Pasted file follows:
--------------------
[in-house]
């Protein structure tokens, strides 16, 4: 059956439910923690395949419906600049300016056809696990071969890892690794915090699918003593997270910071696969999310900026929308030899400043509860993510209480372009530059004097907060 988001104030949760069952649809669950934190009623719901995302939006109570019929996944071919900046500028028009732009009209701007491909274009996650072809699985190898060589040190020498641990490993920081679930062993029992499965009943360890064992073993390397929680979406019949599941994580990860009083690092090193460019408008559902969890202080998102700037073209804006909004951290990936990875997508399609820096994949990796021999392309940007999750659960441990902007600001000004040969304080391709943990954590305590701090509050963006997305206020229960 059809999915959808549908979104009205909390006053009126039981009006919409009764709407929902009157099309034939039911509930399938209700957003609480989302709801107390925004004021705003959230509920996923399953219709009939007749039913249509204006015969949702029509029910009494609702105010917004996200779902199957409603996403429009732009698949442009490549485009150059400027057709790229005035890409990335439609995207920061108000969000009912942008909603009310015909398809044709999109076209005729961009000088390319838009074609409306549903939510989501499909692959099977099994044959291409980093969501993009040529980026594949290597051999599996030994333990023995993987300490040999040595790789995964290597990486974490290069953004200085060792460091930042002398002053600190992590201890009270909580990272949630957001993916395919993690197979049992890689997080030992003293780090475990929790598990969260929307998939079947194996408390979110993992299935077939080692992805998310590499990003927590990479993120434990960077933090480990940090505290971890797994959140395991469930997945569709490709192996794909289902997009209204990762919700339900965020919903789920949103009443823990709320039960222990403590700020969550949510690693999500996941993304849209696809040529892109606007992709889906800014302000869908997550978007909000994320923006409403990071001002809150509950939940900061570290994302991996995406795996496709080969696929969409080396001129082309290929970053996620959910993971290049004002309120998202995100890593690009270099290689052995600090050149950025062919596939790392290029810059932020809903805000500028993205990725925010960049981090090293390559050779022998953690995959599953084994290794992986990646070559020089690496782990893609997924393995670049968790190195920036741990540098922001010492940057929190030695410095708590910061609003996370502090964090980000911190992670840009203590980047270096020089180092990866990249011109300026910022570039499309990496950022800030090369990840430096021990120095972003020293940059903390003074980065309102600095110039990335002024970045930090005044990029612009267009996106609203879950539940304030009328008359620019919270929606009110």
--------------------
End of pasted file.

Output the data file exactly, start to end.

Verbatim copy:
[in-house]
């Protein structure tokens, strides 16, 4: 059956439910923690395949419906600049300016056809696990071969890892690794915090699918003593997270910071696969999310900026929308030899400043509860993510209480372009530059004097907060 988001104030949760069952649809669950934190009623719901995302939006109570019929996944071919900046500028028009732009009209701007491909274009996650072809699985190898060589040190020498641990490993920081679930062993029992499965009943360890064992073993390397929680979406019949599941994580990860009083690092090193460019408008559902969890202080998102700037073209804006909004951290990936990875997508399609820096994949990796021999392309940007999750659960441990902007600001000004040969304080391709943990954590305590701090509050963006997305206020229960 059809999915959808549908979104009205909390006053009126039981009006919409009764709407929902009157099309034939039911509930399938209700957003609480989302709801107390925004004021705003959230509920996923399953219709009939007749039913249509204006015969949702029509029910009494609702105010917004996200779902199957409603996403429009732009698949442009490549485009150059400027057709790229005035890409990335439609995207920061108000969000009912942008909603009310015909398809044709999109076209005729961009000088390319838009074609409306549903939510989501499909692959099977099994044959291409980093969501993009040529980026594949290597051999599996030994333990023995993987300490040999040595790789995964290597990486974490290069953004200085060792460091930042002398002053600190992590201890009270909580990272949630957001993916395919993690197979049992890689997080030992003293780090475990929790598990969260929307998939079947194996408390979110993992299935077939080692992805998310590499990003927590990479993120434990960077933090480990940090505290971890797994959140395991469930997945569709490709192996794909289902997009209204990762919700339900965020919903789920949103009443823990709320039960222990403590700020969550949510690693999500996941993304849209696809040529892109606007992709889906800014302000869908997550978007909000994320923006409403990071001002809150509950939940900061570290994302991996995406795996496709080969696929969409080396001129082309290929970053996620959910993971290049004002309120998202995100890593690009270099290689052995600090050149950025062919596939790392290029810059932020809903805000500028993205990725925010960049981090090293390559050779022998953690995959599953084994290794992986990646070559020089690496782990893609997924393995670049968790190195920036741990540098922001010492940057929190030695410095708590910061609003996370502090964090980000911190992670840009203590980047270096020089180092990866990249011109300026910022570039499309990496950022800030090369990840430096021990120095972003020293940059903390003074980065309102600095110039990335002024970045930090005044990029612009267009996106609203879950539940304030009328008359620019919270929606009110």